He took the boxes downstairs, along with the two cookies she had mailed him. The rest of that batch of cookies had to be around somewhere. He found them in a Tupperware bowl in the cupboard. He was grateful that their smell and taste would remind him of her until they were gone.

Rayford added a couple to the two he had brought down, put them on a paper plate, and poured himself a glass of milk. He sat at the kitchen table next to the phone but couldn't force himself to eat. He felt paralyzed. To busy himself, he erased the calls on the answering machine and added a new outgoing message. He said, “This is Rayford Steele. If you must, please leave a very brief message. I am trying to leave this line open for my daughter. Chloe, if it's you, I'm either sleeping or close by, so give me a chance to pick up. If we don't connect for some reason, do whatever you have to, to get home. Any airline can charge it to me. I love you.”

And with that he slowly ate his cookies, the smell and taste bringing images to him of Irene in the kitchen, and the milk making him long for his boy. This was going to be hard, so hard.

He was exhausted, and yet he couldn't bring himself to go upstairs again. He knew he would have to force himself to sleep in his own bedroom that night. For now he would stretch out on the couch in the living room and hope Chloe would get through. He idly pushed the redial button again, and this time he got the quick busy signal that told him something was happening. At the very least, lines were being worked on. That was progress. He knew she was thinking of him while he was thinking of her. But she had no idea what might have happened to her mother or her brother. Would he have to tell her by phone? He feared he would. She would surely ask.

He lumbered to the couch and lay down, a sob in his throat but no more tears to accompany it. If only Chloe would somehow get his message and get started home, he could at least tell her face-to-face.

Rayford lay there grieving, knowing the television would be full of scenes he didn't want to see, dedicated around the clock to the tragedy and mayhem all over the world. And then it hit him. He sat up, staring out the window in the darkness. He owed it to Chloe not to fail her. He loved her and she was all he had left. He had to find out how they had missed everything Irene had been trying to tell them, why it had been so hard to accept and believe. Above all, he had to study, to learn, to be prepared for whatever happened next.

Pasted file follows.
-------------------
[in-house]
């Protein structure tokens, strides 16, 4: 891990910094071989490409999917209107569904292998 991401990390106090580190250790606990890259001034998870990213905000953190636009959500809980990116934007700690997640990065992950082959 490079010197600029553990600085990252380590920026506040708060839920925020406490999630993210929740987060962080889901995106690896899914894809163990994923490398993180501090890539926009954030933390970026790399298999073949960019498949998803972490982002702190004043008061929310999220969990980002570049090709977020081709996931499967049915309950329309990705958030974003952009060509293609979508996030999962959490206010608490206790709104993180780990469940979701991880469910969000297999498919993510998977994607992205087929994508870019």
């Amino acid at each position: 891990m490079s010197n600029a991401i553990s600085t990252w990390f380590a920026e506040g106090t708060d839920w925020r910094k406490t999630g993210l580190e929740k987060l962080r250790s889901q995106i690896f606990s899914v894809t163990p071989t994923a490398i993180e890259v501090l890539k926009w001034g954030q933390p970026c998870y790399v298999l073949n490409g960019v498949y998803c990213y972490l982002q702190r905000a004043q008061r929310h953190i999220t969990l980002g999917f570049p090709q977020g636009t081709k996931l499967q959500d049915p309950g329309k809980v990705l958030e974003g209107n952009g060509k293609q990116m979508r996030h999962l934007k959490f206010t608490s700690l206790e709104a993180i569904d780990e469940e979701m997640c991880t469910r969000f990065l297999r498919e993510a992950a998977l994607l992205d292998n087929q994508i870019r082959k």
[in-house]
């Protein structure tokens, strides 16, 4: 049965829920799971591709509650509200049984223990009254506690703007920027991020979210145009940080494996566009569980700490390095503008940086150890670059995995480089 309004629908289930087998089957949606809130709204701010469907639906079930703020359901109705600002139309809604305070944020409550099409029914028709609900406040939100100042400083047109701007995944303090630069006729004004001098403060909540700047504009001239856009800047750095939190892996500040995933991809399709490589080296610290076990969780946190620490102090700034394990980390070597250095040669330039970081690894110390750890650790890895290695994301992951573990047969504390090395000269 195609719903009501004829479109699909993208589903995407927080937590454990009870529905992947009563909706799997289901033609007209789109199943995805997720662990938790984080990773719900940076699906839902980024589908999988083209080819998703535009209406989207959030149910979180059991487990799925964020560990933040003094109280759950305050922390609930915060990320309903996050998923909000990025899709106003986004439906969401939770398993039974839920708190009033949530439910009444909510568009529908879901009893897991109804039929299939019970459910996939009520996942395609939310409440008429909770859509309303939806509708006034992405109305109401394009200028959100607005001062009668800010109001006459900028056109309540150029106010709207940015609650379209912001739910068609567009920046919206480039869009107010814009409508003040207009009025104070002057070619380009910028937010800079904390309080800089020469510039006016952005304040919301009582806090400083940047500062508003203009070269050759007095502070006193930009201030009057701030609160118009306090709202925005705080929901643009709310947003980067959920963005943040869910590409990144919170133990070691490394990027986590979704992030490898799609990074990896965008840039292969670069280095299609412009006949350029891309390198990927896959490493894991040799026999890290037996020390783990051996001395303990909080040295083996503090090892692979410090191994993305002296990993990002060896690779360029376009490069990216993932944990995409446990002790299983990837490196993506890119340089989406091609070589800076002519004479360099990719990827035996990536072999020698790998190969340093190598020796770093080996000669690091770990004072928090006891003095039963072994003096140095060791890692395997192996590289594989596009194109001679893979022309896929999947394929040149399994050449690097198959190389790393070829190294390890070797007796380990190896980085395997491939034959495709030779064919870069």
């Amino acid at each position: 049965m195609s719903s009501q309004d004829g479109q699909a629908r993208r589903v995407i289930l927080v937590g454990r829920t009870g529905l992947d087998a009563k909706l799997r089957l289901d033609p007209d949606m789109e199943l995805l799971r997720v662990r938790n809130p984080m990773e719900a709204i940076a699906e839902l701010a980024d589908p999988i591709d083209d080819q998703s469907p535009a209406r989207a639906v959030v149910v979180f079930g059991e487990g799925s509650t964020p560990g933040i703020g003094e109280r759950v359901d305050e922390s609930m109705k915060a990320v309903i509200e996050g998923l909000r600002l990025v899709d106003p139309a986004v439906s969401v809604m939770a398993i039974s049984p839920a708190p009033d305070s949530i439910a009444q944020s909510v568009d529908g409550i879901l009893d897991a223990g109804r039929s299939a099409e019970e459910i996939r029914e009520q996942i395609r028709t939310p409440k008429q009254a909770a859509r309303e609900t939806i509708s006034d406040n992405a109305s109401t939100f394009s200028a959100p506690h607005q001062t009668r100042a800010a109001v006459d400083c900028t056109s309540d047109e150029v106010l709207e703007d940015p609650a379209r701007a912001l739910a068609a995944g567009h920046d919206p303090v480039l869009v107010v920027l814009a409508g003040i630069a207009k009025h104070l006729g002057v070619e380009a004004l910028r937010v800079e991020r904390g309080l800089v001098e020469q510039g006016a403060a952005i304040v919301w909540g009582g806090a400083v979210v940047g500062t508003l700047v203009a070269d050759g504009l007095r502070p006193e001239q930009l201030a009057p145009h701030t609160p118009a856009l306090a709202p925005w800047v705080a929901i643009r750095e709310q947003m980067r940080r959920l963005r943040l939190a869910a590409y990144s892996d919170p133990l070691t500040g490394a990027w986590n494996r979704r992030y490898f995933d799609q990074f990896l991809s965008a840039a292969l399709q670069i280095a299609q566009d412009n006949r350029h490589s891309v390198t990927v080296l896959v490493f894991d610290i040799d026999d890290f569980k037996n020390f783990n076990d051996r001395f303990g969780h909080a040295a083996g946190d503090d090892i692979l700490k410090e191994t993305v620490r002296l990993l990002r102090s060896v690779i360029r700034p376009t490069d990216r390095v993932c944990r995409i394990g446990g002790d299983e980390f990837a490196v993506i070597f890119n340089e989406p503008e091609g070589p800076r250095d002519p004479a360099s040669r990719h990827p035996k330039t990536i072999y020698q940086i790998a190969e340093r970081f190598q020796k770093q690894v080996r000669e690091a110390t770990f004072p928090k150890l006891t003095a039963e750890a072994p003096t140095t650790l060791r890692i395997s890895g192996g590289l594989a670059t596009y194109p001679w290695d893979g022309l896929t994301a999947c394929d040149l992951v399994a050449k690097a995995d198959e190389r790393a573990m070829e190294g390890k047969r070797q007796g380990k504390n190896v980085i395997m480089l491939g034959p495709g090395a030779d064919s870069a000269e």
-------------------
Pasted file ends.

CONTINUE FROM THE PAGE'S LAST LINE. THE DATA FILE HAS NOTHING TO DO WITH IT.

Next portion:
If the disappearances were of God, if they had been his doing, was this the end of it? The Christians, the real believers, get taken away, and the rest are left to grieve and mourn and realize their error? Maybe so. Maybe that was the price. But then what happens when we die? he thought. If heaven is real, if the Rapture was a fact, what does that say about hell and judgment? Is that our fate? We go through this hell of regret and remorse, and then we literally go to hell, too?

Irene had always talked of a loving God, but even God's love and mercy had to have limits. Had everyone who denied the truth pushed God to his limit? Was there no more mercy, no second chance? Maybe there wasn't, and if that was so, that was so.

But if there were options, if there was still a way to find the truth and believe or accept or whatever it was Irene said one was supposed to do, Rayford was going to find it. Would it mean admitting that he didn't know everything? That he had relied on himself and that now he felt stupid and weak and worthless? He could admit that. After a lifetime of achieving, of excelling, of being better than most and the best in most circles, he had been as humbled as was possible in one stroke.

There was so much he didn't know, so much he didn't understand. But if the answers were still there, he would find them. He didn't know whom to ask or where to start, but this was something he and Chloe could do together. They'd always gotten along all right. She'd gone through the typical teenage independence, but she had never done anything stupid or irreparable as far as he knew. In fact, they had probably been too close; she was too much like him.

It was simply Raymie's age and innocence that had allowed his mother's influence to affect him so. It was his spirit. He didn't have the killer instinct, the “me first” attitude Rayford thought he would need to succeed in the real world. He wasn't effeminate, but Rayford had worried that he might be a mama's boy—too compassionate, too sensitive, too caring. He was always looking out for someone else when Rayford thought he should be looking out for number one.

How grateful he was now that Raymie took after his mother more than he took after his father. And how he wished there had been some of that in Chloe. She was competitive, a driver, someone who had to be convinced and persuaded. She could be kind and generous when it suited her purpose, but she was like her dad. She took care of herself.